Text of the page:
And thus the band of reporters surrounding him disperses, and Buffett moves away from the crack in the partition to an unseen seat in front of unseen television cameras. The few curious onlookers disperse, and the bodyguard relaxes.
It’s time to go inside the concert hall.
But this modest effort requires proving one’s shareholder credentials, which are being checked by two friendly women seated behind a table—a setup more like a church pot luck supper than a shareholder meeting for one of the world’s largest companies. Before entering, you must prove ownership of Berkshire Hathaway stock, otherwise you will not be handed the movie theater-style ticket to the meeting itself (no large plastic “Shareholder” badges here, as at the annual shindig).
Fortunately I’ve brought along a copy of my brokerage statement showing the Berkshire shares—the prospectus did say ownership was required—but next to me is a couple from suburban Omaha who, despite having braved the rotten weather, which is just cold enough to turn the sidewalks to a sheet of ice, have nothing relevant to show the ladies.
The couple protests—nicely: this is Omaha, not Manhattan—that they had no idea they’d have to show proof of ownership, and while I don’t wait around to hear what happens, I can’t imagine they won’t get in: “Woodstock for Capitalists” this is not. It’s more like an old Allman Brothers concert at the Fillmore East, though decidedly upscale, and without the chemistry experiments in the bathrooms, if you get my drift.
Thus it is that I have journeyed again to the heart of Berkshire Hathaway—downtown Omaha, Nebraska—this time on an icy, overcast day, and taking a chance that the so-called Oracle of that very Midwestern city will take questions above and beyond the stated purpose of this simple, straightforward shareholder meeting: to approve a 50-for-1 stock split in the Berkshire ‘B’ shares. (For reasons why Warren Buffett is, in reality, no ‘Oracle’—world’s great investor, yes; Oracle, no—pick up a copy of “Pilgrimage to Warren Buffett’s Omaha” at Amazon.com.)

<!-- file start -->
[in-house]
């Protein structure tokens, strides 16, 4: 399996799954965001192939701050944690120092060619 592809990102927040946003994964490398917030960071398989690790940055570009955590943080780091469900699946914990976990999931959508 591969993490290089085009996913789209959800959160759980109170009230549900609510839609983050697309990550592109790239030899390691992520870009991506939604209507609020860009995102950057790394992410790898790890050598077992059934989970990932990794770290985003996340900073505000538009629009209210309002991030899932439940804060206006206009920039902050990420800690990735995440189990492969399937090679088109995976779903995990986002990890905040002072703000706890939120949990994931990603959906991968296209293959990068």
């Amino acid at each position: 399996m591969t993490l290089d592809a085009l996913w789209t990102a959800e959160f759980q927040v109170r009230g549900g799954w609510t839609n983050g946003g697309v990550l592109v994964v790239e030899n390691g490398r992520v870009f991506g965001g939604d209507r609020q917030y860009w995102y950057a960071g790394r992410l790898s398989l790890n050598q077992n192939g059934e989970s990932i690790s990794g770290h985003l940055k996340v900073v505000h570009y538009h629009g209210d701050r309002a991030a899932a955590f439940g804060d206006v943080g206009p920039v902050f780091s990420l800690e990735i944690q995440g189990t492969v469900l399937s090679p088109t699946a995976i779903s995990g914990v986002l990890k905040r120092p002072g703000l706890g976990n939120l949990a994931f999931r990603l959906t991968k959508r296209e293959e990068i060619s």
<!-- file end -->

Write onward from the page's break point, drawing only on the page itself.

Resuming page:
And it will prove worth the trip.
No, Charlie Munger—Berkshire Hathaway’s acerbic Vice-Chairman and the business partner without whom Warren Buffett would not have created Berkshire as we know it—is not in attendance, although Buffett will make up for Munger’s absence in a particularly Buffett-like manner.
Nor will attendance approach the 30,000-plus faithful that will likely cram into the nearby Qwest Center arena for the annual meeting come May 1.
Nor will Buffett take questions for anything close to the 5-plus hours he and Munger will do at that event.
But there will still be a few goodies today, including the fact that not a single “What should I do with my life?”-type questions will be asked by the more informed shareholders who bothered to come, which means that we will learn a few things about the Burlington Northern acquisition, about Warren Buffett himself, and about why it is that Kraft’s issuance of under-valued stock bothers Buffett mightily, yet the very reason we are having a shareholder meeting is to approve a stock split that will facilitate an acquisition by Warren Buffett using his own under-valued stock.
Jeff Matthews I Am Not Making This Up
© 2009 NotMakingThisUp, LLC